Commentary: Messages are getting lost through delivery

If you cover the finest filet mignon with vomit, most people won’t eat it. But I think that is what is happening with our political discourse. Great ideas, opinions and thoughts that could move us toward solutions to difficult and complex problems are covered by sarcasm, vulgarity, name calling and anger.

When we communicate within one another, there are several factors of speech involved: volume, tone, speed, non-verbals and the spoken words.

Ever hear the disclaimer on the end of some commercials where the speaker is talking so fast you really can’t hear what they are saying? Did you hear the message or just a lot of words spoken quickly and then assumed you knew what he or she was saying? Have you ever had the experience where your parent/spouse/friend was yelling to you and all you could “hear” was loud (indecipherable) words?

You knew someone was trying to tell you something but all you could hear were loud syllables. If they were telling you something important, you missed it. Or how about your tween daughter telling you, “Nice haircut Dad.” Did they mean nice haircut (said with enough sarcasm to last a few other sentences) or did they mean “nice haircut” because it is.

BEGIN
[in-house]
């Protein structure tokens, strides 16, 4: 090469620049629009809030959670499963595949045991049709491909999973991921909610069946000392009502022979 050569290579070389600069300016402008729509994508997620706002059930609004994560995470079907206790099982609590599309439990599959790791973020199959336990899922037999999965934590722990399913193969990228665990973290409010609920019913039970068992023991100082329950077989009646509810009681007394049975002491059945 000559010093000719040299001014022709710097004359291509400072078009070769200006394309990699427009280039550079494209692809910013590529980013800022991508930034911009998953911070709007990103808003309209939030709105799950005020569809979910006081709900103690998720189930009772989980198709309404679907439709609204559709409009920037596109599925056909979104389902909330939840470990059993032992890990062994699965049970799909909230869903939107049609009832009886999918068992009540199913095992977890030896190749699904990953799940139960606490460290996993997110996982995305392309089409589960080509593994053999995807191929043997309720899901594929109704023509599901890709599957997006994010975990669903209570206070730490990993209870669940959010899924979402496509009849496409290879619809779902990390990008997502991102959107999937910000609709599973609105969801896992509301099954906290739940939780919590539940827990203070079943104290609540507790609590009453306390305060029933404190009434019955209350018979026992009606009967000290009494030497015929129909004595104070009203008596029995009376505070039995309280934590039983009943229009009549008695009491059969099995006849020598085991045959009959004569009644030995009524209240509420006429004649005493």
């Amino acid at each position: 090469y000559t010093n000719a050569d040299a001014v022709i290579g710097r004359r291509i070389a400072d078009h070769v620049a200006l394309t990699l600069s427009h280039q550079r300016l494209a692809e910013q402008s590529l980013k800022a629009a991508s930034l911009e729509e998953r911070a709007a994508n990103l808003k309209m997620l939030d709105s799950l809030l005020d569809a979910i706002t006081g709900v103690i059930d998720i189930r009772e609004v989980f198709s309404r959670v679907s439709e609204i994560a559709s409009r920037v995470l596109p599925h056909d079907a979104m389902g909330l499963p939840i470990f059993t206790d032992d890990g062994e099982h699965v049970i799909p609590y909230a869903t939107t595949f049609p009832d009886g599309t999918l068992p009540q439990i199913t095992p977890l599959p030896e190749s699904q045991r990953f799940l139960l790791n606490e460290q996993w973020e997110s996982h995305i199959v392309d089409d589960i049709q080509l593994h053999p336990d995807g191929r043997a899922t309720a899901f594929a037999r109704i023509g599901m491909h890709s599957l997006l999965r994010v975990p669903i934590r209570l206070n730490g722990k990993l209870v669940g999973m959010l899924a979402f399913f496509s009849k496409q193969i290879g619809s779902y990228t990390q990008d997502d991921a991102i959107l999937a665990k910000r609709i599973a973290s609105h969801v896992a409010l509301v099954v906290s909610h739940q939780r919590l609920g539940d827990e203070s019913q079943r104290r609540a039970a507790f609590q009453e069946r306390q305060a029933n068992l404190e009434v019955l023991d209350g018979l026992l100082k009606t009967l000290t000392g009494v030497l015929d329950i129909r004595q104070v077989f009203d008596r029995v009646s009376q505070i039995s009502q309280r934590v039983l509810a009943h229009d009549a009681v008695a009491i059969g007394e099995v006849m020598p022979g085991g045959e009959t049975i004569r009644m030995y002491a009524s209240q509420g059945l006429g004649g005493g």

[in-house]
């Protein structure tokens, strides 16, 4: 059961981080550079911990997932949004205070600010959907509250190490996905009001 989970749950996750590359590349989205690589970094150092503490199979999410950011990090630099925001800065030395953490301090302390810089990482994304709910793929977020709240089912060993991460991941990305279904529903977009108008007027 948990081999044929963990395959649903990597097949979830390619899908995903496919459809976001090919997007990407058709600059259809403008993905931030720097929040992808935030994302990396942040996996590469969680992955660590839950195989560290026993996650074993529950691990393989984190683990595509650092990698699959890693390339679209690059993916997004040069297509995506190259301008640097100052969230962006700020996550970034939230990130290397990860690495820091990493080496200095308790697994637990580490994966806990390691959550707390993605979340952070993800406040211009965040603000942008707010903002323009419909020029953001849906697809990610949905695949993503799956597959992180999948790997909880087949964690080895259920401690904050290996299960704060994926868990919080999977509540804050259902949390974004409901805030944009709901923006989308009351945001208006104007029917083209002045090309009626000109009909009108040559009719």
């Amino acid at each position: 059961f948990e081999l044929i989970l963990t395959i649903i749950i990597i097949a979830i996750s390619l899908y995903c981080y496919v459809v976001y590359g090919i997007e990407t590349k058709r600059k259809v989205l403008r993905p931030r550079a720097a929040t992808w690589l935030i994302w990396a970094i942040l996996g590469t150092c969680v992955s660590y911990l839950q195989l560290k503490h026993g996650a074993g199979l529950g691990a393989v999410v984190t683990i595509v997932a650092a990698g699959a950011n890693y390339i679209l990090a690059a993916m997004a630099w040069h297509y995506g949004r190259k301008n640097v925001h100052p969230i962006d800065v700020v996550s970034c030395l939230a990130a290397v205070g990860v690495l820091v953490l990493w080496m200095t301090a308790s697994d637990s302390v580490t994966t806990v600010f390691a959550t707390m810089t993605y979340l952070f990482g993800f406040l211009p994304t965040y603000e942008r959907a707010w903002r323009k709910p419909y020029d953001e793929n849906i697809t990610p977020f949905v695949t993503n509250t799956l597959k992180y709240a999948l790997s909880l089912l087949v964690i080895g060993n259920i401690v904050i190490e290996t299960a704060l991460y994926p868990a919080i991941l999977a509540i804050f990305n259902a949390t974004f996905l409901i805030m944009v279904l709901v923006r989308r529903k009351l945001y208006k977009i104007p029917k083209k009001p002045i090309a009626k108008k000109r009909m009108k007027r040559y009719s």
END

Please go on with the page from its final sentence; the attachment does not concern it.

I believe if you want to solve difficult problems or understand complex issues, you need lots of input from different perspectives. As a psychologist, I know if you restrict your sources of information to people who think like you, all you really hear are variations of your own thoughts.

I want to understand people’s opposing points of view. I have friends whom I admire and respect who have different ideas than me, and I want to understand where they are coming from and how they are thinking, because I respect them (but I really don’t understand them). I want to hear about different points of view because diversity increases knowledge and understanding. I do not want to change their mind. I just want to hear their perspective. If I hear their perspective and they hear mine, we just might find some common ground.

A beginning of dialogue and cessation of yelling, name calling and anger.

How many times are we — the American people — missing ideas, points of view and perspectives because of how the message is delivered? When a message delivered in such a gross and off-putting manner, I think that the messenger might as well have just kept quiet. At least then, there would be less ignorance and anger in our world.

Joseph C. Zingaro, Ph.D., of Milford, has been practicing as a psychologist in Delaware since 1987.